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Right way to glue a mirror to plywood and frame it?

Posted by linnea56 (My Page) on
Wed, Feb 18, 09 at 23:58

I am planning to make a wall mirror that is long and skinny, hung horizontally over a buffet. I found a mirror that is the perfect size: 6 feet long by 10 inches wide. It is beveled which is definitely what I am looking for. The bevel is fairly narrow, though. For this reason I cant use typical picture frame molding, which has a recess to hold a picture. The recess would cover most of the bevel. It is not a very thick mirror.

FWIW, I cant have a beveled mirror custom made: the cost around here is very high. I did a small one about a year ago and it was shockingly expensive.

So tell me if there is anything wrong with this plan

I will glue the mirror, using Liquid Nails or something, centered onto a piece of plywood, which is larger than the mirror by about 2 inches. I will plan on using a molding that is flat on the back, and nail this to the plywood backing.

I was at a millwork place yesterday and the person helping me said I would have to cut, with a tablesaw, some kind of bevel on the underside of the molding to have some edge that would actually hold in the mirror. I dont have a table saw and doing this by hand would be prohibitive. I also think it is probably not necessary. Being a millwork person he is probably more wood-oriented (not surprising) than glue oriented. I have really large mirrors in all my bathrooms that are just glued on the wall, no clips. In 20 years none of them have come off.

Am I correct in thinking the right glue will do the trick?


Follow-Up Postings:

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RE: Right way to glue a mirror to plywood and frame it?

Here's one idea: Use picture molding. To raise the mirror, lay it on some flat shims when you glue (use silicone). Depending on the thickness you need, paint sticks might work, or maybe some edge molding laid flat.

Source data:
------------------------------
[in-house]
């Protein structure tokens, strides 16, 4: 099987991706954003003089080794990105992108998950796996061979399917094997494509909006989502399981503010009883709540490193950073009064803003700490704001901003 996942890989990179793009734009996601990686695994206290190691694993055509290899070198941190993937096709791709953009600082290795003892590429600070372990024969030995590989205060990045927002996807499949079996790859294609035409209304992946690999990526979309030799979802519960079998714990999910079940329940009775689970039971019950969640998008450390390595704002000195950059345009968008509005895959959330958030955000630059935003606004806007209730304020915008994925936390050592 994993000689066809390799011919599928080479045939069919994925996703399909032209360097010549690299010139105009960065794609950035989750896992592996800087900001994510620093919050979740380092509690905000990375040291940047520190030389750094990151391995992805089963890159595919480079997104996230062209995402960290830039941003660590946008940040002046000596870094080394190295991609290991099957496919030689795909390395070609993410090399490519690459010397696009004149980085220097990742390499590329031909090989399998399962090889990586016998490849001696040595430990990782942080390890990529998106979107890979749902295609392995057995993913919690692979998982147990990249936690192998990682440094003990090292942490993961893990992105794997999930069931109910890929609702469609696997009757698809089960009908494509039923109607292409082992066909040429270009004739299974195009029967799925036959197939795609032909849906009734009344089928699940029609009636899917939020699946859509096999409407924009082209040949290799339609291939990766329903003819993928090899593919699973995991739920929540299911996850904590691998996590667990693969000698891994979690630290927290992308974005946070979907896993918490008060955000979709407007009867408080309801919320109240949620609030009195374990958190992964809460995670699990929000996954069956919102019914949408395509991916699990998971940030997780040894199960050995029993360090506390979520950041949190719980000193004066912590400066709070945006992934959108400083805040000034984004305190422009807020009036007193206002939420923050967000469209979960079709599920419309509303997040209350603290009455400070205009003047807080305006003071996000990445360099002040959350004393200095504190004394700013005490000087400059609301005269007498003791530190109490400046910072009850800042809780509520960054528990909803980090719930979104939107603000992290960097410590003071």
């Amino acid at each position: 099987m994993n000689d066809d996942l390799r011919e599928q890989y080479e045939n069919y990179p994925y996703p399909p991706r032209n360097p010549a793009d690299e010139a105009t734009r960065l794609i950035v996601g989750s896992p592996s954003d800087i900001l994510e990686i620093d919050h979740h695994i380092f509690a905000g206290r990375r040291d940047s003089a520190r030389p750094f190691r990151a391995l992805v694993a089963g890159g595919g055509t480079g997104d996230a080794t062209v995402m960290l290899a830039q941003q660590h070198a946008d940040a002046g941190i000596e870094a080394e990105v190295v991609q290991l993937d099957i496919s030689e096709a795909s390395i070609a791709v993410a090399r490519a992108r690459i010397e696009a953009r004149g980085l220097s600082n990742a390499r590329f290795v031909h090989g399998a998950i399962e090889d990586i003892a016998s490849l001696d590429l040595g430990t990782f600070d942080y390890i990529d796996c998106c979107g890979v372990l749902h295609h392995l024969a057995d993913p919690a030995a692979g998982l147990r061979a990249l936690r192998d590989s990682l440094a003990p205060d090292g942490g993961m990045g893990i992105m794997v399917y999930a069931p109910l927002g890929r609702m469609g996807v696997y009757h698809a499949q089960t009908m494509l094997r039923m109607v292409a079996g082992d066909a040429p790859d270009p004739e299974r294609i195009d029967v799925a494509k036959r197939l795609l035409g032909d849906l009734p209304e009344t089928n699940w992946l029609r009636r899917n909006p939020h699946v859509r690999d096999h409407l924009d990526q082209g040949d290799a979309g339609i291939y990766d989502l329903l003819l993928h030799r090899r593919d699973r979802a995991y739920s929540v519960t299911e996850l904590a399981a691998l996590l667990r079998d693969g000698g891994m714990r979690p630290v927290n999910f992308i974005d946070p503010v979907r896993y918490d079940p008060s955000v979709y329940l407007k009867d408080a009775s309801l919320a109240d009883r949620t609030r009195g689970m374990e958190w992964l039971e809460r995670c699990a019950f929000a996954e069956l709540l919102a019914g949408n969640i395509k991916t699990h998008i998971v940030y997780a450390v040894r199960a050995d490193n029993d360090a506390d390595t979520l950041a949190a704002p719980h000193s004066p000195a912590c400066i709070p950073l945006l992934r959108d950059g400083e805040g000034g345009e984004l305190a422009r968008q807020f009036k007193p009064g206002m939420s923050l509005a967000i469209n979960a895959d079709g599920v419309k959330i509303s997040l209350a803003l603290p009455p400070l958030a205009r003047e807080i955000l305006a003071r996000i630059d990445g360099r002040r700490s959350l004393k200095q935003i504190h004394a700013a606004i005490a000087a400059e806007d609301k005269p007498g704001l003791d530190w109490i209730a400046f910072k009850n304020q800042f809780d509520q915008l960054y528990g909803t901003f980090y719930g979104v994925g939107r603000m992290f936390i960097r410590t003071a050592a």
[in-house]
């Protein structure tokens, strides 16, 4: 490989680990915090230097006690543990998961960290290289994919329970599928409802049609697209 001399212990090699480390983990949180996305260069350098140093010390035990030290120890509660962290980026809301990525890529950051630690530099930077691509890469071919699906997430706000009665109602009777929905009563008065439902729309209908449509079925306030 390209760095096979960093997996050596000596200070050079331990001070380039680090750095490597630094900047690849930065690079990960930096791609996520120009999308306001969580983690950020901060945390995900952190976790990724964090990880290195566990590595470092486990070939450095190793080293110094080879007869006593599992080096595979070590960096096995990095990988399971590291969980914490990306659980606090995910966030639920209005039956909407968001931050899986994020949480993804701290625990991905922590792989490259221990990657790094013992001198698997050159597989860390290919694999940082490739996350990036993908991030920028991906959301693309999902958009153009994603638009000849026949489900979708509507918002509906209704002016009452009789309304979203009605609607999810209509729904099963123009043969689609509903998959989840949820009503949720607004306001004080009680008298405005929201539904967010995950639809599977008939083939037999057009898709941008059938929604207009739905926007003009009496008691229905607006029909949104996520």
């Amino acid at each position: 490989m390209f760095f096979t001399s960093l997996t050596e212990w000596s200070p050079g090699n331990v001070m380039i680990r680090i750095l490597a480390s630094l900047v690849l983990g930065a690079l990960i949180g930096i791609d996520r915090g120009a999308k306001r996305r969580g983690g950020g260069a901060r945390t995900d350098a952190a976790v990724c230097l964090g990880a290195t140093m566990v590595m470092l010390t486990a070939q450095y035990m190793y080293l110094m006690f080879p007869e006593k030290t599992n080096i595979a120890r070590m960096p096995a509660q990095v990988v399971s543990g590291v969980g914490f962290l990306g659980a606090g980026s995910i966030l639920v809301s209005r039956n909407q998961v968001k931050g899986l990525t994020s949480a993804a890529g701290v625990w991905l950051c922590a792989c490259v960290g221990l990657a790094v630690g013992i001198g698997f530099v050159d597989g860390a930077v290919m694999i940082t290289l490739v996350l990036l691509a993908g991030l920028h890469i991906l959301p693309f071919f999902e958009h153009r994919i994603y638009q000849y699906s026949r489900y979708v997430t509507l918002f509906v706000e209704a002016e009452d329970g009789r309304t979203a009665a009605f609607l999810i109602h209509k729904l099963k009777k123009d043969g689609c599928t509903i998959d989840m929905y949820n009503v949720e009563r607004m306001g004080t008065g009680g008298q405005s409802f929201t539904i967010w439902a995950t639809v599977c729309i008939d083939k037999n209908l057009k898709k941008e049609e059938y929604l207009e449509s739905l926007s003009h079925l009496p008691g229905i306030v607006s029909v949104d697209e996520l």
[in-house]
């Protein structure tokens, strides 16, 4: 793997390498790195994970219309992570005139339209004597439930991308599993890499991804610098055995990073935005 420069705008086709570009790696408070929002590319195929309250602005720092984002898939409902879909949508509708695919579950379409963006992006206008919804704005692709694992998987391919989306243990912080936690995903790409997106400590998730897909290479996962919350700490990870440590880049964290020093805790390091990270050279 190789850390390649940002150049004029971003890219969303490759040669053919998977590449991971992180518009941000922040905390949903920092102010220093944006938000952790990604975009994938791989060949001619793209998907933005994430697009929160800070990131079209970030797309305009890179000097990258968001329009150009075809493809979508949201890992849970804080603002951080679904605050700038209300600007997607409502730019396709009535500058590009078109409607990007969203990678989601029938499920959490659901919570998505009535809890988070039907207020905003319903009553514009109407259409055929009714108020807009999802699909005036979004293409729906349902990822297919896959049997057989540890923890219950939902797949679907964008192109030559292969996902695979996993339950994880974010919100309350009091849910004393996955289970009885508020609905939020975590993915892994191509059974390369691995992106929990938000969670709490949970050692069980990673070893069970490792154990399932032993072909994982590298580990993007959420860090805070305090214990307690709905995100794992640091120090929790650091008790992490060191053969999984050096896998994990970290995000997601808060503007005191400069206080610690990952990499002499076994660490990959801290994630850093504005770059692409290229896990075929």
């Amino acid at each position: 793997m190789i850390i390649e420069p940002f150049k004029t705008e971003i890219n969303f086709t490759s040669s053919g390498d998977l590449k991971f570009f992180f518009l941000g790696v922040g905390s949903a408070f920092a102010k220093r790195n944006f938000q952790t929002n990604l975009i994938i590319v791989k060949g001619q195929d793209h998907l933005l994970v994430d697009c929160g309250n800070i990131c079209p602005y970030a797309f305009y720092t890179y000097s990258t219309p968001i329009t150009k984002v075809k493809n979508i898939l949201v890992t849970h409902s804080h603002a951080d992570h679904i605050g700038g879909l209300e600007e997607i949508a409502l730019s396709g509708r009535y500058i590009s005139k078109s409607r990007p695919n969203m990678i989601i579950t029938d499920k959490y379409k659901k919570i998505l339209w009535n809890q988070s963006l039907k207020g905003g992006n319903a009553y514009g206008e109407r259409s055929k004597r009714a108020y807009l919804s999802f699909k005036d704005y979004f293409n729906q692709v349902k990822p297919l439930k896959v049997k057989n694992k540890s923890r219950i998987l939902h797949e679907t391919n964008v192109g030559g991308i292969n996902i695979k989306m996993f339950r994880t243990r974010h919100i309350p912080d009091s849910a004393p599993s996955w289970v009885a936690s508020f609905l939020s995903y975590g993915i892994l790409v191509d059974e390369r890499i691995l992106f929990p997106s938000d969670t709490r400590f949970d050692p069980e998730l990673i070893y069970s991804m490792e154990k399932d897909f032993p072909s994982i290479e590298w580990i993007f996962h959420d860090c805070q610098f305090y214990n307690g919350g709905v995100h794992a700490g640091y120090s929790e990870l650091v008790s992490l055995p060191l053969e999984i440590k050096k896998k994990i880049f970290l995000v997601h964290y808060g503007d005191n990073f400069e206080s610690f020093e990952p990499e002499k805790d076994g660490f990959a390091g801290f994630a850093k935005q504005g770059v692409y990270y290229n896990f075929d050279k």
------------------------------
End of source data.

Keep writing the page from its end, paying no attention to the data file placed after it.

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RE: Right way to glue a mirror to plywood and frame it?

You must use the proper glue for mirrors or the glue will eat the silver off the back.


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RE: Right way to glue a mirror to plywood and frame it?

Call your local glass shop and purchase the right glue from them per their advise. You shouldn't need to rabbet the trim, bumping the trim up to the mirror will leave the beveled edge intact where you can see it as you have planned. Glue the mirror to the ply, mount the ply to the wall, stain or paint the trim and install, touching up the trim after it is in place.


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RE: Right way to glue a mirror to plywood and frame it?

Thanks for the help. Im not clear on why I would need to raise the mirror up? To make the bevel more visible? I was not planning on using a thick molding. I have not chosen it yet, but was planning on something that would taper from a thicker profile at the outside edge to thinner at the inside, by the bevel. (assuming I can find something like that)

sierra east, I want to make sure I have this correct: you mean mount the plywood with the mirror to the wall by screwing through the exposed edges of the ply to the studs? Then mounting the trim over the mounting holes? I hesitate to do it so permanently: what if I want to paint or rearrange the furniture?